Now the synopsis above was copied verbatim from the press notes of the film, and the story is said that the characters confront racism during their journey. How exactly is racism confronted in the film? Well, there is the running joke features Tony being more of an expert in black culture than Dr. Shirley, which paints a portrait of an Italian-American who is more knowledgeable about blackness than an actual black man, purely because he eats fried chicken and enjoys the music of a few black musicians. The notion also includes dialogue exchanges like “Christ, I’m blacker than you are!” and “My world is way more blacker than yours!” and those lines are delivered by an Italian man to a black man. If that paragraph doesn’t make you cringe, don’t worry, there’s more.
The use of the titular green book (that is representative of racial segregation) of the film is insignificant and downright insulting. After we see Tony receive The Negro Motorist’s Green Book, it’s barely ever seen or mentioned again for the remainder of the film. The fact that the film is named after such an artifact (if it even deserves to be called that) is so duplicitous and disingenuous of the filmmakers.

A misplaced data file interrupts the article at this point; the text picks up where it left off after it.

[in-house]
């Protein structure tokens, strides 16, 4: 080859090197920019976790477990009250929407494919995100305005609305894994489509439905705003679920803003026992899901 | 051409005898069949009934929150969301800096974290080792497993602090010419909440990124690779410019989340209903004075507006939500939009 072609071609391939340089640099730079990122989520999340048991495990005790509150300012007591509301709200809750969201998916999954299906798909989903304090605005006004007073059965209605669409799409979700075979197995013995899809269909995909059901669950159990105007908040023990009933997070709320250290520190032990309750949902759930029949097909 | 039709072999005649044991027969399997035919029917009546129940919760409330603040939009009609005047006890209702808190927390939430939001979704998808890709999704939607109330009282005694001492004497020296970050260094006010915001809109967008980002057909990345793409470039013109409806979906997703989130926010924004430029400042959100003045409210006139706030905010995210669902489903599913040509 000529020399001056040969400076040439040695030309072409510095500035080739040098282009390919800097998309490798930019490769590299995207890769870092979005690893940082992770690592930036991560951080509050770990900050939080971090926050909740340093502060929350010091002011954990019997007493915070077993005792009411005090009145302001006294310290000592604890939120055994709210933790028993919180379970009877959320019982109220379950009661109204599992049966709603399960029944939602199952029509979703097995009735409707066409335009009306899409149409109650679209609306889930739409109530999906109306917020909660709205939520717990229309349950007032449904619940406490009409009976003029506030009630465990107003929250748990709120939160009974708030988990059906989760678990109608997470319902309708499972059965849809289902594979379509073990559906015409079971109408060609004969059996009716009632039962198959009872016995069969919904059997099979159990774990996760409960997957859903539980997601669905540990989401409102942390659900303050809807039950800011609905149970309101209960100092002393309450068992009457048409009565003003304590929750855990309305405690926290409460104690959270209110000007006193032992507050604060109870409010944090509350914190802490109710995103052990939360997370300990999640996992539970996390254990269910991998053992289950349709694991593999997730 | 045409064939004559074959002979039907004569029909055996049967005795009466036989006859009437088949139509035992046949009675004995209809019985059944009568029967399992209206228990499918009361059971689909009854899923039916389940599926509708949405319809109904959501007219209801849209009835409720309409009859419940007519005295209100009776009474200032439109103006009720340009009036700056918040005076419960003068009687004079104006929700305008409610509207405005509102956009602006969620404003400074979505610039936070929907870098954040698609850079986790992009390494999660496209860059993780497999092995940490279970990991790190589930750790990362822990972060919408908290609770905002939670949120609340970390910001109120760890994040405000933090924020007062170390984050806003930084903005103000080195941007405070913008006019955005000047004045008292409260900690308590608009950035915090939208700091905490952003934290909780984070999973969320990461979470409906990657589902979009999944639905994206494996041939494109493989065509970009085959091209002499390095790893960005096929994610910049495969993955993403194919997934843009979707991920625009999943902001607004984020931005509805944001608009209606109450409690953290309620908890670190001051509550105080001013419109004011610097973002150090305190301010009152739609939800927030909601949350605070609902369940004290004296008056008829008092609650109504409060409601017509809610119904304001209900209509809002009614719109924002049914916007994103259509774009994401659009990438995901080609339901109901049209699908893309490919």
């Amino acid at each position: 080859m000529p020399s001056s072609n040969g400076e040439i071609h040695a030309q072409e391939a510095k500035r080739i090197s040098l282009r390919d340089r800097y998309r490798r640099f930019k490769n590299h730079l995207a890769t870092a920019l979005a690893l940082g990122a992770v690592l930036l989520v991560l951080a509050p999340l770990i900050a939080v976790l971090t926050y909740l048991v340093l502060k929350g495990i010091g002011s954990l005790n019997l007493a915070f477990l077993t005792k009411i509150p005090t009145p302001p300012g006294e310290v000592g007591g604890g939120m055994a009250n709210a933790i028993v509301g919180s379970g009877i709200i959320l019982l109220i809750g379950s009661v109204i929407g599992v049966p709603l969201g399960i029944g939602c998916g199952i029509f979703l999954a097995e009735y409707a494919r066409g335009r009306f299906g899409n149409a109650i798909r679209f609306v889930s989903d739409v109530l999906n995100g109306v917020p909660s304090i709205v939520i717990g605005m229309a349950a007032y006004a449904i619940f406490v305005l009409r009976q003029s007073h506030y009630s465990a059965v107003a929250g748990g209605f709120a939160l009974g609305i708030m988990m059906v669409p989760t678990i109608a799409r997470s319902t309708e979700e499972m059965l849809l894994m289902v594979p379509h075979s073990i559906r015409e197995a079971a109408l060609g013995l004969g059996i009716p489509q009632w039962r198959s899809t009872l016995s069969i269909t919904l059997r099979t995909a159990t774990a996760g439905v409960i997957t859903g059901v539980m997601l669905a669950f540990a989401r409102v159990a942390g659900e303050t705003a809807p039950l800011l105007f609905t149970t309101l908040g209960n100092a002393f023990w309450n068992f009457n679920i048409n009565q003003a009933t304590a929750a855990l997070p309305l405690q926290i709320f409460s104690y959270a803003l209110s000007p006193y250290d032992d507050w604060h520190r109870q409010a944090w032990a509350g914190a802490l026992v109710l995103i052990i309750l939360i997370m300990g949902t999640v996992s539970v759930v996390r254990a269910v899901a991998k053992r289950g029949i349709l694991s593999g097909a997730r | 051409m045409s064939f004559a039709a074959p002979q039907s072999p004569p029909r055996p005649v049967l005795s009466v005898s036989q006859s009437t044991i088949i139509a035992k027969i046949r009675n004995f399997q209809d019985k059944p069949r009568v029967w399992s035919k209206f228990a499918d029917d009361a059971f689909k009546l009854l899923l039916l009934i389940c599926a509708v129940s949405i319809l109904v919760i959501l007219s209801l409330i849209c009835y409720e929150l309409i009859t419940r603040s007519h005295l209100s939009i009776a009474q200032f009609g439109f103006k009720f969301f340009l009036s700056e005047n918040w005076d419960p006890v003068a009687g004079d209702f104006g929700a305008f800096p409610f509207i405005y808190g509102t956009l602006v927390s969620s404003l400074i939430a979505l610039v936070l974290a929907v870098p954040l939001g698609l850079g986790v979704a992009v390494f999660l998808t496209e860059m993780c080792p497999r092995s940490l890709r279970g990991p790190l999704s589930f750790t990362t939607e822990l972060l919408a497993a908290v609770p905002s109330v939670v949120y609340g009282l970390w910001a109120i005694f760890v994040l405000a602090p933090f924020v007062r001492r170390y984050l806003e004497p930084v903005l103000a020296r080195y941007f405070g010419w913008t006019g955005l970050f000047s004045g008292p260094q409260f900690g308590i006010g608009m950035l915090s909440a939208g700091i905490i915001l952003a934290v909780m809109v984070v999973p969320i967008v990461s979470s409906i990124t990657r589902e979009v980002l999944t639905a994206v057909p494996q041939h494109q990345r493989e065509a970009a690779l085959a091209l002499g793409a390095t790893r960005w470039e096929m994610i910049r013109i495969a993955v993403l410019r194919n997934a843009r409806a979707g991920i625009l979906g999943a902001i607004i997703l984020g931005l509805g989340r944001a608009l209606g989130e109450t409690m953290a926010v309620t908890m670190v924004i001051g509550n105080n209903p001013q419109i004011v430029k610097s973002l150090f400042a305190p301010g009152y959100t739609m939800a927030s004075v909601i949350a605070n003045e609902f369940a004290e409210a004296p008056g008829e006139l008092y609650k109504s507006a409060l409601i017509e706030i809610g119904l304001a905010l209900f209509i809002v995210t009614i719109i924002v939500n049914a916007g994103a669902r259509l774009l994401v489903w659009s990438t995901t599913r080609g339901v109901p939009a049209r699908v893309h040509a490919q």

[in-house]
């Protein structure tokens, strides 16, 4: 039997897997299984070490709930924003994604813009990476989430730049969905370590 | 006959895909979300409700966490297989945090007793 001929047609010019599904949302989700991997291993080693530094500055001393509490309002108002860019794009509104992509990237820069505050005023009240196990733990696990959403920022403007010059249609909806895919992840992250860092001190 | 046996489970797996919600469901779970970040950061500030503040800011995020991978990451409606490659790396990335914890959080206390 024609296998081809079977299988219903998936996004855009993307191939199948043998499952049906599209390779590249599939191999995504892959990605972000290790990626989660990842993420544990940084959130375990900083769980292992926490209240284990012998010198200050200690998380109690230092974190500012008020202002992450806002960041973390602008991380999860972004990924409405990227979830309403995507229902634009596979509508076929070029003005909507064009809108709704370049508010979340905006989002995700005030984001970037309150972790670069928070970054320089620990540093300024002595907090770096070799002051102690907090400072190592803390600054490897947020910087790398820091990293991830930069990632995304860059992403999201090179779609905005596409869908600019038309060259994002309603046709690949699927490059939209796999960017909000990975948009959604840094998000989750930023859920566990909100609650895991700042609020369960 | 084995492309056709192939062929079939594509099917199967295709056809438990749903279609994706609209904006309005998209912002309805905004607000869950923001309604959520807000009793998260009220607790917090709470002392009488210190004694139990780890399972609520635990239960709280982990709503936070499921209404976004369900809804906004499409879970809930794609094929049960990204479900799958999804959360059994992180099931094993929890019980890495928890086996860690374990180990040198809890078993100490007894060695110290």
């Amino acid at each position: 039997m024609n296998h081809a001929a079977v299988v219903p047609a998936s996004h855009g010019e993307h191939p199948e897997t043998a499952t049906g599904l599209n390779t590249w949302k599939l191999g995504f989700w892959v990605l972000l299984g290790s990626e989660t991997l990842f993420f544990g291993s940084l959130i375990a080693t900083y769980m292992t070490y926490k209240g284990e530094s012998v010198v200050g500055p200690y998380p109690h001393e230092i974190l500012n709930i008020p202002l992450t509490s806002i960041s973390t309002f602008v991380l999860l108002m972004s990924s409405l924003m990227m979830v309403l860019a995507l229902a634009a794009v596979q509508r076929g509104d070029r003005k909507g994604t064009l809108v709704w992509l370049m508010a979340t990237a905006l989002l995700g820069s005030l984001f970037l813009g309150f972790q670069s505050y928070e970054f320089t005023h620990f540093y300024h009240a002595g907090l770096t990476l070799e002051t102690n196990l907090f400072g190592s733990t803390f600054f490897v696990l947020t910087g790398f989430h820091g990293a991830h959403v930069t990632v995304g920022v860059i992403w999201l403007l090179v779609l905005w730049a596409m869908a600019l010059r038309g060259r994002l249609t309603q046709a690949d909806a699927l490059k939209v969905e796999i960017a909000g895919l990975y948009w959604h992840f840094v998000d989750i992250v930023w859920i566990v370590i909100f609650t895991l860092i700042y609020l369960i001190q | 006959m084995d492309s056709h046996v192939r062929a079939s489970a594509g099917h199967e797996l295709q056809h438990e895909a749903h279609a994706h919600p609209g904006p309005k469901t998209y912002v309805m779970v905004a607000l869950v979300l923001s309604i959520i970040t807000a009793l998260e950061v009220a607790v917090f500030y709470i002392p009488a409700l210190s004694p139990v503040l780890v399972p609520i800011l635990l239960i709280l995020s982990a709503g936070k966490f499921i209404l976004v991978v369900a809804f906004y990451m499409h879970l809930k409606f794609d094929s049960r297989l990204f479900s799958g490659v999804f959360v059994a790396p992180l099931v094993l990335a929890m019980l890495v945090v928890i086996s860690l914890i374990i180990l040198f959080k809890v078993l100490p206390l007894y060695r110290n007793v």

It doesn’t help that all the conflicts are glossed over and tied up in a neat bow so quickly, that it just feels phony and inconsequential. There’s a character reveal in that it goes into the sexuality of Ali’s character, but it’s examined and thrown away so quickly, it feels like it was ticked off a checklist of how to add more conflict into the film. It just feels phony and cynical.
There’s one scene in the film that depicts cruelty and mistreatment at the hands of the police department, only for a later scene to explicitly (to put it lightly) propose that not all cops were quite so bad. The two lead characters get in a big argument at one point, but right after, they reconcile as if nothing had happened. Again, it just comes across as a task on a checklist waiting to be ticked off. Even the ending comes off as particularly fake, since it is basically a beat-for-beat recreation of the ending in the comedy/drama Planes, Trains and Automobiles.